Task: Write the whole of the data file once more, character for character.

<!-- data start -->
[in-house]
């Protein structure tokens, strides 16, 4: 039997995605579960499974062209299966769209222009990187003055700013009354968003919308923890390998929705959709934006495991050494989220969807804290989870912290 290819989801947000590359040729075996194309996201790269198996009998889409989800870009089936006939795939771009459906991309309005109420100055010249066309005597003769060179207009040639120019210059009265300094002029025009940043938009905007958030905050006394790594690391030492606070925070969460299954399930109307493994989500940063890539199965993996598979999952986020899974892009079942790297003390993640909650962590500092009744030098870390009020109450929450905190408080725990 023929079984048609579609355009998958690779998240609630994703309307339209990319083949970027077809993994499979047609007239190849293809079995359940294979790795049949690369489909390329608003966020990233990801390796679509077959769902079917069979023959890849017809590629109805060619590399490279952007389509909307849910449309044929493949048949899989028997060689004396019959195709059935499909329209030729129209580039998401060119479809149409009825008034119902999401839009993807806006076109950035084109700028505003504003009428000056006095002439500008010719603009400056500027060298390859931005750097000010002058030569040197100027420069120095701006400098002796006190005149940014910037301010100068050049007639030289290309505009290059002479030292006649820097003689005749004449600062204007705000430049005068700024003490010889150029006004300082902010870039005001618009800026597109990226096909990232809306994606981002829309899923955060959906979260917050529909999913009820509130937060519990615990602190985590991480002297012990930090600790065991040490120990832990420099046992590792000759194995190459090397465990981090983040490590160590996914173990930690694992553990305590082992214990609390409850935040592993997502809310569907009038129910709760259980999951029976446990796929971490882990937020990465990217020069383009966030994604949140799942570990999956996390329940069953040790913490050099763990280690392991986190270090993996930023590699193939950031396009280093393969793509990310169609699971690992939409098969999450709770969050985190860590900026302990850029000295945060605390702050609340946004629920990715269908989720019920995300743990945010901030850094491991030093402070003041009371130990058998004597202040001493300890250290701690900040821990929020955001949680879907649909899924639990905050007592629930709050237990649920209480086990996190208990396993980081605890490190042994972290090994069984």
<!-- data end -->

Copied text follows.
[in-house]
């Protein structure tokens, strides 16, 4: 039997995605579960499974062209299966769209222009990187003055700013009354968003919308923890390998929705959709934006495991050494989220969807804290989870912290 290819989801947000590359040729075996194309996201790269198996009998889409989800870009089936006939795939771009459906991309309005109420100055010249066309005597003769060179207009040639120019210059009265300094002029025009940043938009905007958030905050006394790594690391030492606070925070969460299954399930109307493994989500940063890539199965993996598979999952986020899974892009079942790297003390993640909650962590500092009744030098870390009020109450929450905190408080725990 023929079984048609579609355009998958690779998240609630994703309307339209990319083949970027077809993994499979047609007239190849293809079995359940294979790795049949690369489909390329608003966020990233990801390796679509077959769902079917069979023959890849017809590629109805060619590399490279952007389509909307849910449309044929493949048949899989028997060689004396019959195709059935499909329209030729129209580039998401060119479809149409009825008034119902999401839009993807806006076109950035084109700028505003504003009428000056006095002439500008010719603009400056500027060298390859931005750097000010002058030569040197100027420069120095701006400098002796006190005149940014910037301010100068050049007639030289290309505009290059002479030292006649820097003689005749004449600062204007705000430049005068700024003490010889150029006004300082902010870039005001618009800026597109990226096909990232809306994606981002829309899923955060959906979260917050529909999913009820509130937060519990615990602190985590991480002297012990930090600790065991040490120990832990420099046992590792000759194995190459090397465990981090983040490590160590996914173990930690694992553990305590082992214990609390409850935040592993997502809310569907009038129910709760259980999951029976446990796929971490882990937020990465990217020069383009966030994604949140799942570990999956996390329940069953040790913490050099763990280690392991986190270090993996930023590699193939950031396009280093393969793509990310169609699971690992939409098969999450709770969050985190860590900026302990850029000295945060605390702050609340946004629920990715269908989720019920995300743990945010901030850094491991030093402070003041009371130990058998004597202040001493300890250290701690900040821990929020955001949680879907649909899924639990905050007592629930709050237990649920209480086990996190208990396993980081605890490190042994972290090994069984």